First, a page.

The habits we live by every day have a powerful influence on our
health. Fortunately, habits are something we can control, and it's
never too late to make positive changes.
You can't change your genetic make-up—at least not this year. It
is also hard to make quick changes in our environment. But we do
choose - either consciously or unconsciously - what we eat and how
much we exercise every single day.
Our diets should be balanced. The USDA food-guide pyramid
provides excellent information to establish a healthy eating plan
that is high in complex carbohydrates, moderate in protein and low
in fat. It is important not to skip meals, and to avoid fad diets;
there is no quick fix. Remember, we are talking about eating for the
long haul and developing healthy patterns to last a lifetime.
We recommend obtaining a copy of the food-guide pyramid from the
Government Printing Office. In addition, keep the following tips in
- Plan your meals ahead, thinking about the total balance of
fruit, fiber, vegetables, fat and protein for the day.
- Avoid processed food high in sodium and fat. Don't keep these
foods around the house.
- Keep snacks handy - fresh fruits and vegetables or unsalted
low-fat crackers or pretzels.
- Eat more fish and chicken and less red meat.
- Make sure you have enough calcium in your diet, 1000 to 1500
mg daily. If your body doesn't digest dairy products well, this
can be tough. Many over-the-counter calcium supplements are
available to give you the right amount.
- If you follow the food guide, supplemental vitamins are
usually not necessary. It won't hurt to take a daily multiple
vitamin, but large doses of vitamins can actually be dangerous.
So what about exercise? Do we expect you to eat healthier and
exercise too? Don't forget, it's your choice, but most people
find that making changes in their diets and exercise habits at the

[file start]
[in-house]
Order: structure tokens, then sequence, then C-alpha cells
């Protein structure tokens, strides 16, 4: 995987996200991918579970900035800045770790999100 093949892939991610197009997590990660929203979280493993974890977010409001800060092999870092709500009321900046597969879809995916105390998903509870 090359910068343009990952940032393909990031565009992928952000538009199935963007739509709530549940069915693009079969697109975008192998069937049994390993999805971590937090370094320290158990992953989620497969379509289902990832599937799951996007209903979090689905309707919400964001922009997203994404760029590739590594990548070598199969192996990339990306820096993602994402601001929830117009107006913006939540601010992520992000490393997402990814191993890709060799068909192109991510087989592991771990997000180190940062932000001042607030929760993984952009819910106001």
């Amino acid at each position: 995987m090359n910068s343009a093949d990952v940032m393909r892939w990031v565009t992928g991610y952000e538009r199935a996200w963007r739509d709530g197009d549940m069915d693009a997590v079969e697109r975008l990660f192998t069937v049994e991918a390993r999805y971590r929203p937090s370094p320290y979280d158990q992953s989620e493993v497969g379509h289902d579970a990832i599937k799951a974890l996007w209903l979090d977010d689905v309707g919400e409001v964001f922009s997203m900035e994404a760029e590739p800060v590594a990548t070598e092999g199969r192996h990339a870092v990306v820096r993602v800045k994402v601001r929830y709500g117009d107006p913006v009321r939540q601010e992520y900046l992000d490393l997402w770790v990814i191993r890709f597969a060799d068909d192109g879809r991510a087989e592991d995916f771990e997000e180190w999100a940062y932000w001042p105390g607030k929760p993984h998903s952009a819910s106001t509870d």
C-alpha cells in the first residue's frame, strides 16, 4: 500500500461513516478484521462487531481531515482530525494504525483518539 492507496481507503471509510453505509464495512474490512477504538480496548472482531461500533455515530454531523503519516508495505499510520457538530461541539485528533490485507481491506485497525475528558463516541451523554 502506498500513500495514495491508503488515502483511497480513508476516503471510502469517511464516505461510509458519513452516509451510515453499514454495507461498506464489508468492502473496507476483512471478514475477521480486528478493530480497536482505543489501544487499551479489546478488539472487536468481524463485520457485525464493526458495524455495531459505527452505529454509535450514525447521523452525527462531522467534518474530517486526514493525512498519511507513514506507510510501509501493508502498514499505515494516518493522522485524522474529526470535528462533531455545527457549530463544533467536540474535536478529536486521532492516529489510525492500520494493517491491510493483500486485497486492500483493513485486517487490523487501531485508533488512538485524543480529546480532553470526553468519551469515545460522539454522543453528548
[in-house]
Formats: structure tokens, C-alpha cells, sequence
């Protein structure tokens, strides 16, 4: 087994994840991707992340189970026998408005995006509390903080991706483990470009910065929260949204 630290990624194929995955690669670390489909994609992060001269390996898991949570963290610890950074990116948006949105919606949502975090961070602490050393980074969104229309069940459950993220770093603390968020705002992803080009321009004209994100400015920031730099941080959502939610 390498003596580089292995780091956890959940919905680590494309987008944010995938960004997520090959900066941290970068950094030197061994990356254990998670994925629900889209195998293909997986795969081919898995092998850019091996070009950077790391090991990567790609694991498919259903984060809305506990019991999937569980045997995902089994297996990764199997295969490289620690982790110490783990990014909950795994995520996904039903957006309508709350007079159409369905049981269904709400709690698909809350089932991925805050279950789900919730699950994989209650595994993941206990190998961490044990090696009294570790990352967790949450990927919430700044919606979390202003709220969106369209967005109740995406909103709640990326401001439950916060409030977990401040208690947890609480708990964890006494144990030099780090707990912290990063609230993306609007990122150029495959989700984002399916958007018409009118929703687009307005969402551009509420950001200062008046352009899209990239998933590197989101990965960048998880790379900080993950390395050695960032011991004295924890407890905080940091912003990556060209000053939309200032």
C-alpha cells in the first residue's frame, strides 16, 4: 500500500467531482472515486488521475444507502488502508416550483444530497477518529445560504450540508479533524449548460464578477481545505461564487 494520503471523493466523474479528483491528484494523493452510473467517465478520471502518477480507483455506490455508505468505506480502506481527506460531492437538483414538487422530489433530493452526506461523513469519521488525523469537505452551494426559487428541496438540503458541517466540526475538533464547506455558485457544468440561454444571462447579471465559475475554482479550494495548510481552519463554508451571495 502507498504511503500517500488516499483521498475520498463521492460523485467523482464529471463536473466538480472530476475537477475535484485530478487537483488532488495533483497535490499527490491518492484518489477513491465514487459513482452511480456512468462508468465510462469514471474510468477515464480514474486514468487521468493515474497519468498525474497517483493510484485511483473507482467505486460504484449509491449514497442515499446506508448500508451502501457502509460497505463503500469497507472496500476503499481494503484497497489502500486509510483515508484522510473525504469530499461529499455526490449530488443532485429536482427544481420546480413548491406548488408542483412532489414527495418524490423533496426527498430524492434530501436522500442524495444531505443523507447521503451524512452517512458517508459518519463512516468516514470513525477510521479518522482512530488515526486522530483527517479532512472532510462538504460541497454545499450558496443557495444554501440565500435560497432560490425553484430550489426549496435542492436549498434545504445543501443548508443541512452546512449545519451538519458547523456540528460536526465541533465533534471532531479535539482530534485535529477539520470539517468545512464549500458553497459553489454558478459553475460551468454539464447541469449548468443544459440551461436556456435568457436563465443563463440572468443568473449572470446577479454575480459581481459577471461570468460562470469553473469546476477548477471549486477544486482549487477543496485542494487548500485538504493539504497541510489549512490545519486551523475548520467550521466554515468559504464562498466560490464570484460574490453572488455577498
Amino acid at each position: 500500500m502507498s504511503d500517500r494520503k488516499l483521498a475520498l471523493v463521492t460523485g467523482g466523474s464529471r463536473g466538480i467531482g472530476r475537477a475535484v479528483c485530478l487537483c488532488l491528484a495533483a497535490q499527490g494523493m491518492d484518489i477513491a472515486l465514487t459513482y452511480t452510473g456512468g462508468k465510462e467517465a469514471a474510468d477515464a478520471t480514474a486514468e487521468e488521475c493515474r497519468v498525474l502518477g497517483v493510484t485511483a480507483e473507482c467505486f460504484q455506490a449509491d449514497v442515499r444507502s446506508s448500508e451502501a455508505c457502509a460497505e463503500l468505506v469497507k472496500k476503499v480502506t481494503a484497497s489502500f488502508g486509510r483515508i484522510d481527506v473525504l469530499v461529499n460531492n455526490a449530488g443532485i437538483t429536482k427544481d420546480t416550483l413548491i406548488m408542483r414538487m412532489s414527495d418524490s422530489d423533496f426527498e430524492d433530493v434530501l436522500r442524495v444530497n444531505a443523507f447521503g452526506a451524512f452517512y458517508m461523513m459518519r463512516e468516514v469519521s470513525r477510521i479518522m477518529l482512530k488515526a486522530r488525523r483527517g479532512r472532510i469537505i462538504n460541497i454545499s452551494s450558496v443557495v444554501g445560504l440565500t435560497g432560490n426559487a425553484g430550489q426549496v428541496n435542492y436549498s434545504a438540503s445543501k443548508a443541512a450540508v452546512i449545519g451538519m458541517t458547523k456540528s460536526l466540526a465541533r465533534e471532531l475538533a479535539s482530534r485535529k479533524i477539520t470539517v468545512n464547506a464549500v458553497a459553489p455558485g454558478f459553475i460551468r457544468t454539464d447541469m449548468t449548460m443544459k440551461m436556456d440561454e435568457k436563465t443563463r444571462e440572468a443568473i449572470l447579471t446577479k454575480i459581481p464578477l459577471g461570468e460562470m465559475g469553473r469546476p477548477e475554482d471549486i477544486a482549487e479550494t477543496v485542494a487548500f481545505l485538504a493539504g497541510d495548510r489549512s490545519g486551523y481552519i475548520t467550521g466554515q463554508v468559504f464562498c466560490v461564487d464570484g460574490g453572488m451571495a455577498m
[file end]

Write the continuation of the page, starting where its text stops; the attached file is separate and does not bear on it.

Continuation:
same time is actually easier than working on one area at a time.
Your good behaviors have a positive reinforcing effect on each
- There are many benefits of exercise, including:
- Improved cardiovascular fitness
- Weight control
- Reduced risk of osteoporosis
- Increased strength and balance, leading to reduced risk of
falls and injuries
There is even more good news about exercise. A little goes a long
way. We recommend a regimen that becomes incorporated in your daily
routine so you are less likely to skip it. Walking is a great way to
start, as briskly as feels comfortable, for 15 to 20 minutes at a
daily stretch. If you have the time and it's not hard on your
joints, you can build up to 30 to 45 minutes. For seniors with
arthritis of the knees and hips, swimming is probably the best form
of exercise, provided you have access to a pool. If you require a
medically supervised fitness program, you may want to consider a
special senior program. Your doctor and therapist can help plan a
safe exercise program that is right for you. Lifestyle changes can
be difficult. Some of us need a wake-up call such as an acute
illness to shock us into action. Try not to wait for this.
As you start to make changes, don't be too hard on yourself,
especially if you find yourself back-sliding into your old ways. Old
habits are hard to break. But stay focused on your new goals, and
you'll find you really can develop a healthier way of living.
Dr. Pourrat Monahemi